This post first appeared on Edutopia.

Agile development refers to an iterative and highly collaborative approach to creating a product. In comparison, an agile classroom is an environment in which your students are motivated to do their best work and feel invested in the class as a whole. Before I started teaching at Punahou School in Honolulu, Hawaii, I was a developer at a startup. We see our own teaching though the lens of our unique experiences, so here are some of the things I learned as an entrepreneur back then that make me a better teacher now.

  • Have a Vision
  • Be Agile and Nimble
  • Use Professional Tools
  • Create an Idea Factory
  • Know Your People

Agile development refers to an iterative and highly collaborative approach to creating a product. In comparison, an agile classroom is an environment in which your students are motivated to do their best work and feel invested in the class as a whole. Before I started teaching at Punahou School in Honolulu, Hawaii, I was a developer at a startup. We see our own teaching though the lens of our unique experiences, so here are some of the things I learned as an entrepreneur back then that make me a better teacher now.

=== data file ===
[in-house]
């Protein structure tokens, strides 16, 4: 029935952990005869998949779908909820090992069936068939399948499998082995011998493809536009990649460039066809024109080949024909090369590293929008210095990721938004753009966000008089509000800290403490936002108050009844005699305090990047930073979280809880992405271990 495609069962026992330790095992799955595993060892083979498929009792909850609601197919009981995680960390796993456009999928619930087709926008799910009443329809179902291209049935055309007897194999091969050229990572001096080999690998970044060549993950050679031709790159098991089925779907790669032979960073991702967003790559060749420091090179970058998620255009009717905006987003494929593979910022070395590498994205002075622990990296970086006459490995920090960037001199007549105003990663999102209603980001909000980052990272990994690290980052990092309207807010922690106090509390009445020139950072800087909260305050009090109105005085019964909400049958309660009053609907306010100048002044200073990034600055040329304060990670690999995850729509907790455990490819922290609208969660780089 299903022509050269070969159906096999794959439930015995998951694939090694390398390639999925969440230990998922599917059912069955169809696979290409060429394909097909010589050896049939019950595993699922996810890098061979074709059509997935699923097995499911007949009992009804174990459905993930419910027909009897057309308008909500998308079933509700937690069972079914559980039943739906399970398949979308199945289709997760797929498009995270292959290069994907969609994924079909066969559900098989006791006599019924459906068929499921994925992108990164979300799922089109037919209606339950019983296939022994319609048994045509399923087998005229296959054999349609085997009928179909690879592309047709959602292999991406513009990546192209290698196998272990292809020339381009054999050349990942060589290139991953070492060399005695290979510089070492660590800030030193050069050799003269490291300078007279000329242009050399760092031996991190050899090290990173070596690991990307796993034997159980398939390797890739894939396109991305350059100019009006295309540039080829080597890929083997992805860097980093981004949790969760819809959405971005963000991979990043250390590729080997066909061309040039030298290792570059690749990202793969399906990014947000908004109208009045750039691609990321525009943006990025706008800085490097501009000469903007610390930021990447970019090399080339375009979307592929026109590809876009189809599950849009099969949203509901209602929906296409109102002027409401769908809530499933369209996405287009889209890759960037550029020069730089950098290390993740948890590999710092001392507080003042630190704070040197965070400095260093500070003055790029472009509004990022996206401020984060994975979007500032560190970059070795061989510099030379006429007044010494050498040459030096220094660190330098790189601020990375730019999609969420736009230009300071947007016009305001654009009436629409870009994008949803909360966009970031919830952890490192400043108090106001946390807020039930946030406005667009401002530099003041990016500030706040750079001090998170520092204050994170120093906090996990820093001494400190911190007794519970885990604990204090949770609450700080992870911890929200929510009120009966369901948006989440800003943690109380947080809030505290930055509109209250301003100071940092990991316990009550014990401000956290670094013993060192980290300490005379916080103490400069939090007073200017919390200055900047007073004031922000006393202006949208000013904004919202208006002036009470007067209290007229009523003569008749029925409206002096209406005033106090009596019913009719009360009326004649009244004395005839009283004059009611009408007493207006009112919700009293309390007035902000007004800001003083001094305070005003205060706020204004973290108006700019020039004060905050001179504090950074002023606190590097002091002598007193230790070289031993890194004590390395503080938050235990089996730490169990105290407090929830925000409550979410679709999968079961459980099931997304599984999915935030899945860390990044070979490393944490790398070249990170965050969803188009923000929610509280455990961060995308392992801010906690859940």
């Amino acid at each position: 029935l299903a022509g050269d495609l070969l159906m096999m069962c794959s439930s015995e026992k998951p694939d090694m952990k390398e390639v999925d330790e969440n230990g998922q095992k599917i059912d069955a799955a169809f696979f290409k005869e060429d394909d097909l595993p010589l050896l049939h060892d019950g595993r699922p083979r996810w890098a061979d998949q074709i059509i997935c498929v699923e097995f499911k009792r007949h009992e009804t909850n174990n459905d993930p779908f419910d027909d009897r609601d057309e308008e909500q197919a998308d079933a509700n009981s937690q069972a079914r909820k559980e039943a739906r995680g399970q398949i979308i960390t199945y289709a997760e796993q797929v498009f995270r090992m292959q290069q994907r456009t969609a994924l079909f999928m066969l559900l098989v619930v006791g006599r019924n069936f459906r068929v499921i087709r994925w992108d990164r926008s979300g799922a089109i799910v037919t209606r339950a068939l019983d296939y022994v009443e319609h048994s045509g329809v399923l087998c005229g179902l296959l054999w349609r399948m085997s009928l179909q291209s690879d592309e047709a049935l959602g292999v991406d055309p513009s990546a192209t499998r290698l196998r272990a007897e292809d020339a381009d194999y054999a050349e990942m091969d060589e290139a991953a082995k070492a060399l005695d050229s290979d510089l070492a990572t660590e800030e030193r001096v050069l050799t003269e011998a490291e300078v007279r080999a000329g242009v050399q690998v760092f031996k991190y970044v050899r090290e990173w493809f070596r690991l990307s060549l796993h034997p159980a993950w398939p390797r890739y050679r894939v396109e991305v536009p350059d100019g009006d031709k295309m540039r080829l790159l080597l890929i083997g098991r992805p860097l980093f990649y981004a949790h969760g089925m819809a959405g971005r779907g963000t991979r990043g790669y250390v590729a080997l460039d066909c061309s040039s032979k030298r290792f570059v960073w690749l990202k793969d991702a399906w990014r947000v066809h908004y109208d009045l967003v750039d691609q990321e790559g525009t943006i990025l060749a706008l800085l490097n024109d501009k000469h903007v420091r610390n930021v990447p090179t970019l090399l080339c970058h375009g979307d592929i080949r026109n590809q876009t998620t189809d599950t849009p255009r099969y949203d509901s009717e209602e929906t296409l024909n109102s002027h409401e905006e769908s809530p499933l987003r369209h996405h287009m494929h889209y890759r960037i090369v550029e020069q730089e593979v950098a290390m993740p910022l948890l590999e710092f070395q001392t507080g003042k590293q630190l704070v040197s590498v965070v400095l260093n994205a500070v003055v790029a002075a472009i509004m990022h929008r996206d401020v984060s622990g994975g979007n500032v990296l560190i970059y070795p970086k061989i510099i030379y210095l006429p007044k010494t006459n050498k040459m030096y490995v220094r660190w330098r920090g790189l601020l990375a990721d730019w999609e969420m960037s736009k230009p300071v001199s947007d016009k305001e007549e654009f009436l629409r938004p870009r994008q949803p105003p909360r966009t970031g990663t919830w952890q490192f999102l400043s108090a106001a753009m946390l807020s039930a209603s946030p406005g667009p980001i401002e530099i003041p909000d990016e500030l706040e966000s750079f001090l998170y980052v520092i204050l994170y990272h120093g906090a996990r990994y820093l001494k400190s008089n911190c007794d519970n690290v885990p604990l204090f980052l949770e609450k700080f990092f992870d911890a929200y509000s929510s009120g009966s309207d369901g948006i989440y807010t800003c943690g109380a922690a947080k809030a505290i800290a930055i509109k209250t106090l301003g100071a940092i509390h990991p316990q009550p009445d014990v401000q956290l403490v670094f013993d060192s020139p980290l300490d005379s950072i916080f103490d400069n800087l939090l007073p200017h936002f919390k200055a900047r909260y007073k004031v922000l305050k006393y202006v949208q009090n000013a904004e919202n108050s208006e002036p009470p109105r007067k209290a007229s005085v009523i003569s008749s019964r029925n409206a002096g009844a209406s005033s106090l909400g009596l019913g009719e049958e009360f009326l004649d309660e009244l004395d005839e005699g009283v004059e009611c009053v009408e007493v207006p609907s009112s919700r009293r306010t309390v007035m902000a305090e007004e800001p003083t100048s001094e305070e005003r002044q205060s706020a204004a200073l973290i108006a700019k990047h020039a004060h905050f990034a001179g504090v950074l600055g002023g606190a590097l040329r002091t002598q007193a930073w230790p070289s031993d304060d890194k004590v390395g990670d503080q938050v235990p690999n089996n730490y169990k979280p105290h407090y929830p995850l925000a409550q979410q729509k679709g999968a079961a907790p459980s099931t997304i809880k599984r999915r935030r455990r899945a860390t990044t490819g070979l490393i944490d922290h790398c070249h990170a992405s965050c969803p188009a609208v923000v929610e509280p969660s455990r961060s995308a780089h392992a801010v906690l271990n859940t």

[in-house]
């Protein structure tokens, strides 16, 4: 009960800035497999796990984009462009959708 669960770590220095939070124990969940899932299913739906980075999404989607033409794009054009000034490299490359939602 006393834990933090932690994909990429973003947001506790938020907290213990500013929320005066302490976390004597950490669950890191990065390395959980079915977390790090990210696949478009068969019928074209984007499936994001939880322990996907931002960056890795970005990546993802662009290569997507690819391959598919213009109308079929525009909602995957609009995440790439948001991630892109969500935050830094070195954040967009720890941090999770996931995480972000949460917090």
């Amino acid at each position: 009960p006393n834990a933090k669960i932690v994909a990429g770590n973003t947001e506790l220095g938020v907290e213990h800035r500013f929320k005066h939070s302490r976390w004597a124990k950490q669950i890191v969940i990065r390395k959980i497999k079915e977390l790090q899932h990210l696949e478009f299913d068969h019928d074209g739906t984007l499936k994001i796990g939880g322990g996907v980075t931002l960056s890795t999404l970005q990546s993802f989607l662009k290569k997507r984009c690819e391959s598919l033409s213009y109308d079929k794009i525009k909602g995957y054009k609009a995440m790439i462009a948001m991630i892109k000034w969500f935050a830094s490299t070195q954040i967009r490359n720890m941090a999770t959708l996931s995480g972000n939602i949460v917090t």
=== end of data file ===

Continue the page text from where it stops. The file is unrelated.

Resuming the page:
Have a Vision

There is a tremendous amount of power that comes from a group whose members are all striving toward the same goal and vision, communicated from the top, a goal and vision guiding the team members’ daily decisions. Does your classroom have a vision? What is your mission statement? In my classroom, our goal is:

Create a self-sustaining community that reinforces trust between individuals and rewards pro-social behavior.

I make sure that I communicate this from the first day of class, and I ask my students to measure whatever they do in class against our shared mission. Will what they’re about to do reinforce trust between class members? Is it pro-social? Students should strive to achieve our shared goal in whatever they do.

>> Read the full article on Edutopia.

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